J.P.: You’ve devoted much of your life to writing about hit-and-run cases. It’s a huge part of your site. Why? I mean, I understand your background. But I could also see wanting to have nothing to do with the subject; with distancing yourself as much as possible.
B.H.: The way I see it is this: Before I got hit, I barely noticed these stories. That goes back to when I was covering police and fire full-time for the Press of Atlantic City. Hit-and-runs didn’t register as much as they should have. And when I recovered, I didn’t see these stories getting much more attention than one-day hits in the papers and on the local TV news. So, I committed myself to bring as much attention to them as possible.
I’ve never been the type of person who distanced myself from painful memories. I mean, when my mom died of brain cancer in 2005, the first thing I did after crying myself to sleep was wake up and write a column about her. Nothing good ever comes out of hiding from pain. And from my efforts in the hit-and-run awareness realm, I’ve heard from countless people that I’m the reason they pay attention to the cases.
J.P.: How did that experience change you, long term? Are you freaked out crossing streets? How about as a father? Are there lingering trauma flashes? Flashbacks? Etc?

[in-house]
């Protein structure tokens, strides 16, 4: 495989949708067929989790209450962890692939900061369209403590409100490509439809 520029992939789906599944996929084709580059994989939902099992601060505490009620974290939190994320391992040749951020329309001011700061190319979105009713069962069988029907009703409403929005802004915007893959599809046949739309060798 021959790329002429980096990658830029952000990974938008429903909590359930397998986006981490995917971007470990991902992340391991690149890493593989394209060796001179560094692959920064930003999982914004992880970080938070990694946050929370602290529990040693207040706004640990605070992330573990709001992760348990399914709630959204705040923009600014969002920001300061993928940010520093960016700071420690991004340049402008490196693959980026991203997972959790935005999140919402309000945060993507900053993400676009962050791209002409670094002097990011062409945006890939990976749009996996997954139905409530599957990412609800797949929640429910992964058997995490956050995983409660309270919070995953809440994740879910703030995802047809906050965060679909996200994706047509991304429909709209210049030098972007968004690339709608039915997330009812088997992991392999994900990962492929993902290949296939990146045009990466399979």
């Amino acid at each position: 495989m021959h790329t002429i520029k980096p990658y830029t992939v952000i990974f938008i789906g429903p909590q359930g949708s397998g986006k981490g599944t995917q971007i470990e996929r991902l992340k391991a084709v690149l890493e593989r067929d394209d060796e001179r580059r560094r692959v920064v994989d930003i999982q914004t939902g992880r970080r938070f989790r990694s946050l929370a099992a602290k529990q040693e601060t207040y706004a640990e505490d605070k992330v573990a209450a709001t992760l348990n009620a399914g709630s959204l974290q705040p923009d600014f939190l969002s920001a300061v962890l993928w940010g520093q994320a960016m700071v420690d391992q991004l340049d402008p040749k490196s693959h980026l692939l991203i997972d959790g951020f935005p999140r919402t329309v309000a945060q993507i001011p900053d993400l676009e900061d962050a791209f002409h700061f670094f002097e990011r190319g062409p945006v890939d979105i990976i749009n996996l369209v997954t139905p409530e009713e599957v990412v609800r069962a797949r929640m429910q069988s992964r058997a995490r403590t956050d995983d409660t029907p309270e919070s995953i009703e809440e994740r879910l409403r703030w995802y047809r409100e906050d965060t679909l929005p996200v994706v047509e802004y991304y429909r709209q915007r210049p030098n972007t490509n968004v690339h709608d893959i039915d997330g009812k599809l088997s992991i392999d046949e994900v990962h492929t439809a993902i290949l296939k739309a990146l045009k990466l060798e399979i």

B.H.: Truth be told, having a child had more of a lasting impact on my life than getting hit by the car and almost dying.
Louden was born about a year and a half later. I was pretty much all the way back at that point, from a brain-recovery standpoint. I’ll sometimes get nervous when I hear a car speeding up the street, but it’s more about making sure my son’s safe than myself. I haven’t pulled the “Louden, look at these pics of daddy’s head without skull flaps” scare tactic or anything like that, but we make it patently clear that he is to be careful when about to cross the street. I’m sure most parents are the same way, though. And I’m sure I’d be too, even without having been through what I went through.
J.P.: You and I came up together at the University of Delaware. Student newspaper editors, a love of reporting and writing. So, I wonder, gazing back 20 years—was it worth it? Is a life in media what you thought/hoped it’d be? Would you advise a college kid now to go for it?